New Jersey has interesting and fairly unique mechanics lien laws. This mostly pertains to the convoluted process required for New Jersey residential liens. However, the state also uses a “lien fund” which can create some confusion. After a recent decision, a little more complexity was added to the scheme. When demolition work is to be paid by salvaged materials, the exposure to lien liability may be increased.
Be Careful With How Payment is Made on New Jersey Demolition Projects
First, let’s briefly dive into how New Jersey’s lien fund works. Then we’ll take a quick look at a recent case to see how it affects the calculation of lien funds on New Jersey demolition projects.
New Jersey’s Lien Fund
New Jersey puts a limitation on mechanics liens that many other states do not. In New Jersey, mechanics liens may only attach to the owner’s property in the amount of the “lien fund.” This amount is established by the total amount owed and unpaid from the owner to the general contractor.
When payments are made, the lien fund is reduced by the amount of the payment. It’s almost like a built-in lien waiver for New Jersey owners. Partial lien waivers exchanged for payments made also reduce the amount of an owner’s exposure to lien claims.
However, there are exceptions. The lien fund will not be reduced by payments when they are:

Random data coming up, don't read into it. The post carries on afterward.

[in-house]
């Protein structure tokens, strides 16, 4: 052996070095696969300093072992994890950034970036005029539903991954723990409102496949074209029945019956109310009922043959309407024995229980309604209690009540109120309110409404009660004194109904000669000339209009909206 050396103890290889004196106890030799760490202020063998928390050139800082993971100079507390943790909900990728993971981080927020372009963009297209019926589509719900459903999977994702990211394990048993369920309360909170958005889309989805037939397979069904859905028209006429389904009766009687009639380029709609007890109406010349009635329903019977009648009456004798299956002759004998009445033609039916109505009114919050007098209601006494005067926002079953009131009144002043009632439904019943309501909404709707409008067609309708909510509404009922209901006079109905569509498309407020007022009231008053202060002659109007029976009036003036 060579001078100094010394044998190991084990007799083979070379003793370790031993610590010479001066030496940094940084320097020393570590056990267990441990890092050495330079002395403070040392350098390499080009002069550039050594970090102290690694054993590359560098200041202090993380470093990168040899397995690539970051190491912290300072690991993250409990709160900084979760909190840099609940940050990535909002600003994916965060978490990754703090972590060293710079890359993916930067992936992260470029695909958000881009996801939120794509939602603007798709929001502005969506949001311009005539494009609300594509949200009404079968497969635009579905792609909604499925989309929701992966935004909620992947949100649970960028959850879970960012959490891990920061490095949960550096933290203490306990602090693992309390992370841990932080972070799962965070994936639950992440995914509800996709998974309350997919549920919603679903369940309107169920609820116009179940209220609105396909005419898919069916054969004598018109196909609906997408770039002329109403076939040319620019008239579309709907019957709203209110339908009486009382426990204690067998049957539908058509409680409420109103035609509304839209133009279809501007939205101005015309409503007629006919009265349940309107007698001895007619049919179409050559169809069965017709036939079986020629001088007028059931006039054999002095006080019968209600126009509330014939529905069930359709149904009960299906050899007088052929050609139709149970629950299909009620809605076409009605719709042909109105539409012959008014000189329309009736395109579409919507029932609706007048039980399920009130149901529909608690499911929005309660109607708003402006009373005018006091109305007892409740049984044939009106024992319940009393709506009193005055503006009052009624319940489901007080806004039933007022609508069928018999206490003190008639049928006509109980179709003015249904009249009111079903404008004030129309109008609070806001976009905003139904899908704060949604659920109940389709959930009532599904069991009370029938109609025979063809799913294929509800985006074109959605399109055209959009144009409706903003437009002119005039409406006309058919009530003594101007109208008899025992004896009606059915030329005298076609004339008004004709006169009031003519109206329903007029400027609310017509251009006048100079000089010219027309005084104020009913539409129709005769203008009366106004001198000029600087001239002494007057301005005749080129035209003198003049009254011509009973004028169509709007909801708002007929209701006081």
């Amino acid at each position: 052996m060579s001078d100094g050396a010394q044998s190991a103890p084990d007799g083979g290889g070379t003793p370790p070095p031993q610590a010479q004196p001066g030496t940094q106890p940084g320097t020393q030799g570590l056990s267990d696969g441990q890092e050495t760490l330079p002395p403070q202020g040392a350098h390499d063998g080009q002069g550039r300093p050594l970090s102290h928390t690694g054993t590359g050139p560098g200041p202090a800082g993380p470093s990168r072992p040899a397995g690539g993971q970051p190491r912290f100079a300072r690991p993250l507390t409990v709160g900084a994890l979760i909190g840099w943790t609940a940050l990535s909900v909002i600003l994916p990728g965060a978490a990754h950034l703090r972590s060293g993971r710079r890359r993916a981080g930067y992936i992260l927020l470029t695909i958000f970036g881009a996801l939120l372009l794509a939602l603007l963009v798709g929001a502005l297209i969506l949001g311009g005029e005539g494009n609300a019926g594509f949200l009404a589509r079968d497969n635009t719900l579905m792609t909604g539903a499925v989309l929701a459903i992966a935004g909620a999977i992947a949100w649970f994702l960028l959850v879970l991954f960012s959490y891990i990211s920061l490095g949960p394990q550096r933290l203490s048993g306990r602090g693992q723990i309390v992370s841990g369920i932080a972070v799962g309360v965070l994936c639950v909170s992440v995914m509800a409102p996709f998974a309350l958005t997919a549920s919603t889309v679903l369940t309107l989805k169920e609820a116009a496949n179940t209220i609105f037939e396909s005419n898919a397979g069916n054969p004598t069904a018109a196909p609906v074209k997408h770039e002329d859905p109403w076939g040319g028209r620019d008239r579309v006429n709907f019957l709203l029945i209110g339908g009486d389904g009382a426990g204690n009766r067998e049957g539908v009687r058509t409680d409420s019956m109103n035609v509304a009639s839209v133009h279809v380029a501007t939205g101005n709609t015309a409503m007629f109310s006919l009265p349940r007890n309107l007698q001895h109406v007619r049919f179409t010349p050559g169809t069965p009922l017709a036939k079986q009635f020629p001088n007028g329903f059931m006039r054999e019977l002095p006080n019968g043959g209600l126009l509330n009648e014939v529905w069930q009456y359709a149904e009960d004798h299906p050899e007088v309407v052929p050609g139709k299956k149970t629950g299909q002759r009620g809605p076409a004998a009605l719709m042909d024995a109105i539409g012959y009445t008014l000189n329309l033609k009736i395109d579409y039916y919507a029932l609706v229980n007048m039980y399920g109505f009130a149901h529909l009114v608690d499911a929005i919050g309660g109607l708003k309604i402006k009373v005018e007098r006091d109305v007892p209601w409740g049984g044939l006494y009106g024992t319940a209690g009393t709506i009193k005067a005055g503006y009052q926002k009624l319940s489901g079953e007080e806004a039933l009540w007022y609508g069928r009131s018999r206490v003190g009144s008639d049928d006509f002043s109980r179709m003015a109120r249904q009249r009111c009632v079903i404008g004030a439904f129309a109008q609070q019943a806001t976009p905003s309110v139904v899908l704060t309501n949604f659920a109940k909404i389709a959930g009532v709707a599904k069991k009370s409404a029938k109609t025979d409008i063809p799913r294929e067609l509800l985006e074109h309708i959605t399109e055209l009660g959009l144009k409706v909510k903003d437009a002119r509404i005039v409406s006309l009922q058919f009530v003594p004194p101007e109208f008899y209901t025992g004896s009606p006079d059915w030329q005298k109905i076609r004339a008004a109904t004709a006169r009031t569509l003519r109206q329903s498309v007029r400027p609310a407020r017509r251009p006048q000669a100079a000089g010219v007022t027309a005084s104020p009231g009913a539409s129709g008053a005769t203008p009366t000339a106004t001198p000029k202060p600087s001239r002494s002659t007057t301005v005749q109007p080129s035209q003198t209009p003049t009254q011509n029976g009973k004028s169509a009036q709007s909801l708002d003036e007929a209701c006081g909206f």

- Payments not in accordance with the contract
- payments made that have yet to be earned
- liquidated damages
- collusive payments
- use of retainage to pay for certain other uses
- certain setoffs or backcharges
In NRG REMA LLC v. Creative Environmental Solutions Corp., a demolition contractor paid the property owner $250k to secure a job. In exchange for that $250k, the owner agreed to let the contractor salvage the building’s materials and equipment (valued at over $2M).
However, that $2M in salvaged materials immediately became the property of the contractor – the contract did not continuously or incrementally transfer the materials. As you’ll recall from the above sections, prepayment can create headaches in calculating the lien fund.
When $800k in lien claims popped up on the project, the property owner argued that the lien fund was $0 since the owner didn’t owe the prime contractor any money under their contract. However, recall that prepaid amounts do not reduce the amount of the lien fund. Plus, “payment” in this case was made in materials, not dollars. Because this contract was “paid” (via transfer of the salvageable materials) prior to being earned, the lien fund was never reduced by payments made.
Check out JD Supra‘s in-depth breakdown of the case.
New Jersey’s use of a lien fund makes logical sense. By utilizing a “lien fund,” the state attempts to limit an owner’s liability to amounts owed but yet unpaid. However, when payments are made via salvaged equipment/material, owners and contractors should be sure to understand the effects on the lien fund.
If the “payment” (material) is transferred when the contract is signed, an owner will open themselves up to unwarranted mechanics lien exposure. In this case, the owner had absolutely nothing to do with the failure to pay the lien claimants, and the New Jersey statutory scheme attempts to protect owners in such a situation. Had the contract been more carefully crafted, the nonpaying contractor, not the owner, would have faced the brunt of payment claims – just as the New Jersey lien statute intended.